+1 #20 Ernest 2015-02-10 21:18
The Greek here is the clue. Elsewhere in the NT where new wine is the translation it literally is "new wine". But in Acts 2:13 it is "sweet wine". What is likely being referred to here is what today is often called "raisin wine" or "straw wine". Making wine from grapes that been left to dry a while makes the wine sweeter and when fermented the added sweetness also makes it more highly alcoholic.
-3 #19 ron 2014-11-28 15:32
New wine is the new doctrine Chist was teaching, being accused of being drunk on new wine meant they were accusing them of acting fooling, 'drunk' on the new the teachings
+1 #18 Ken Brown 2014-10-31 09:06
Mave, from your article:
.’ "Gleukos." Nearly all authorities agree that this Greek word,which occurs only once in the New Testament (Acts 2:13), means sweet, freshgrape juice.(16) That a few scholars attemptto see its use in Acts 2:13 as a reference to newly fermented wine is notwarranted”
This is simply not true. Virtually everyone knows the wine here is fermented. Nothing else fits the “drunken” charge of verse 15. I checked nine different commentaries. All of them were as per the two quoted below.

Robertson’s Word Pictures: “Sweet wine, but intoxicating. Sweet wine kept a year was very intoxicating.”

Vincent’s Word Studies: “Lit., "sweet wine." Of course intoxicating.”
+1 #17 Andy 2014-08-30 01:19
It is possible to get drunk on food and other things in the bible, even new wine. "Blessed art thou, O land, when thy king is the son of nobles, and thy princes eat in due season, for strength, and not for drunkenness!" Ecc. 10:17.
+2 #16 Keith 2014-06-21 10:25
Read Deuteronomy 14:23-26 key scripture is 26. The LORD wants us to enjoy life unto HIM not abuse it. Its our western culture that says drinking is a sin. Discipline discipline discipline if you have a problem with drinking without discipline then choose to abstain or ask the LORD for deliverance. (Tradition vs the Word ) MT. Chapter 7 - I wash my hands like this. Drunkenness is the sin not the drink.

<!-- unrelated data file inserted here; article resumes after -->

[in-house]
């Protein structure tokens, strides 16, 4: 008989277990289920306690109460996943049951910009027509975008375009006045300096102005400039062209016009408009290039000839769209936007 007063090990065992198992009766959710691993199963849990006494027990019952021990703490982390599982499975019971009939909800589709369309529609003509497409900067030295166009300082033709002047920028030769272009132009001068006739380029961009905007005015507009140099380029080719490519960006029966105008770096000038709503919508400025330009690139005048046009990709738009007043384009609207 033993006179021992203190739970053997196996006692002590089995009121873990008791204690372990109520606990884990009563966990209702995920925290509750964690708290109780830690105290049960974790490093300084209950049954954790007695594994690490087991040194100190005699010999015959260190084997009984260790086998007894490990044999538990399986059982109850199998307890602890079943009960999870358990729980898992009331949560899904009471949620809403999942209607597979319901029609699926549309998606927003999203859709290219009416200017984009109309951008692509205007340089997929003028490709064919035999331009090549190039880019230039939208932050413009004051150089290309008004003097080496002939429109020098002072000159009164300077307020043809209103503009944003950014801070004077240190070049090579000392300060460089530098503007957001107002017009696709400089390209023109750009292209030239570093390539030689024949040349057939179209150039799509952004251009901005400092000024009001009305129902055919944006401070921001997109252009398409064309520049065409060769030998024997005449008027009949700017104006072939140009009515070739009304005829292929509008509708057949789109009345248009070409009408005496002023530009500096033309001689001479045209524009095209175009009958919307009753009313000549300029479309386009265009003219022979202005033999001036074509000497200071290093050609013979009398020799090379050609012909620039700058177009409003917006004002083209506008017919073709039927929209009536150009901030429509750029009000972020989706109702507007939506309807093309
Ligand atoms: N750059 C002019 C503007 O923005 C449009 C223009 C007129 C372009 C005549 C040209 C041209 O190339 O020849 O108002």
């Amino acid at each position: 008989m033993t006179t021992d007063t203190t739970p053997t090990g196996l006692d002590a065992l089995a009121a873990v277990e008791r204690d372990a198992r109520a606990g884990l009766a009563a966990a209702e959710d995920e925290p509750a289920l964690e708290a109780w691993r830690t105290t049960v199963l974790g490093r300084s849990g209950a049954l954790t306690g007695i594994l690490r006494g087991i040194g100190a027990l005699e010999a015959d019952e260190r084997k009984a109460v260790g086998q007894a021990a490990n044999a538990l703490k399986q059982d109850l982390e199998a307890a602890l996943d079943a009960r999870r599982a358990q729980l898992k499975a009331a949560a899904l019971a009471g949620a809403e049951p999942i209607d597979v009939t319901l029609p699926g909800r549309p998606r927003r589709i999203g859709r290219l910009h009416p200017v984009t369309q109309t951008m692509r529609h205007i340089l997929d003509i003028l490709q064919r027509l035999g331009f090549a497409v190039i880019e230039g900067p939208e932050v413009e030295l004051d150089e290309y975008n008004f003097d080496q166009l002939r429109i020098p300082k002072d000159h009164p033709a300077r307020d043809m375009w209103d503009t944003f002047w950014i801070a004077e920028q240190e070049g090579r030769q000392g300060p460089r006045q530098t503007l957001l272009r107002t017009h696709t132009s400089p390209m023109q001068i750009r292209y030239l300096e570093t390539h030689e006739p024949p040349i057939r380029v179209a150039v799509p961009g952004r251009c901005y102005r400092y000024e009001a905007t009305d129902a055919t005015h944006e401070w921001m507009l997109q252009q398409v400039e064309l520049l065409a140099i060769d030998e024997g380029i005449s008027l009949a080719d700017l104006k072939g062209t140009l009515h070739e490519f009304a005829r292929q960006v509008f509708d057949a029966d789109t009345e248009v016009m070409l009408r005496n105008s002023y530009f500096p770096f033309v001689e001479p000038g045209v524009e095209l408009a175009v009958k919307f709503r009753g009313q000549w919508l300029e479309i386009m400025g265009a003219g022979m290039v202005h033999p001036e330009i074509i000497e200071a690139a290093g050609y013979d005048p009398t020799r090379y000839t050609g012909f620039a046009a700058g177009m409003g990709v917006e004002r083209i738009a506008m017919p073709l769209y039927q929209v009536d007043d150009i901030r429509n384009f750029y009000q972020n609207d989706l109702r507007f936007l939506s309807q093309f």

-3 #15 Wyatt 2014-06-17 13:24
Drunkenness is a sin and even a little alcohol destroys braincells and causes some degree of drunkenness. God would never endorse the drinking of fermented wine only the new (un-fermented) wine freshly pressed from the grapes (see Isaiah 65:8). Poison wine would never represent the pure cleansing blood of Jesus. I'm a Seventh-day Adventist and part of one of the few temperance movements left. I like Ricks comment above. If you read Barne's commentarry on verse 13 ( you will see a good point as well. Keep studying friends!
0 #14 Ken Brown 2014-06-08 05:47
Hi Paulus... " what is the significance for the writer of Acts to include this verse in the context?" I'm not sure what kind of significance you are looking for. He is telling what happened and this is what happened.Perhaps someone can show us a greater reason for including this part of the event in the narrative, but until then I take it simply at face value. Luke is just telling us what happened. Thanks for your participation.
0 #13 Paulus Soehianto 2014-06-07 21:39
Just wonder what is the significance for the writer of Acts to include this verse in the context..thanks
+1 #12 Randy 2014-06-07 07:22
Thanks Ken, your comment makes very good sense particularly in the light of Luke 5:39. When are we going to let wine be wine and stop calling it "hemp" or Welch's.

It was common practice for people to drink "real" wine. I guess Jesus ordered a special delivery of grape juice for the passover meal. Wonder if it was red juice or white juice?

Thanks again -- God Bless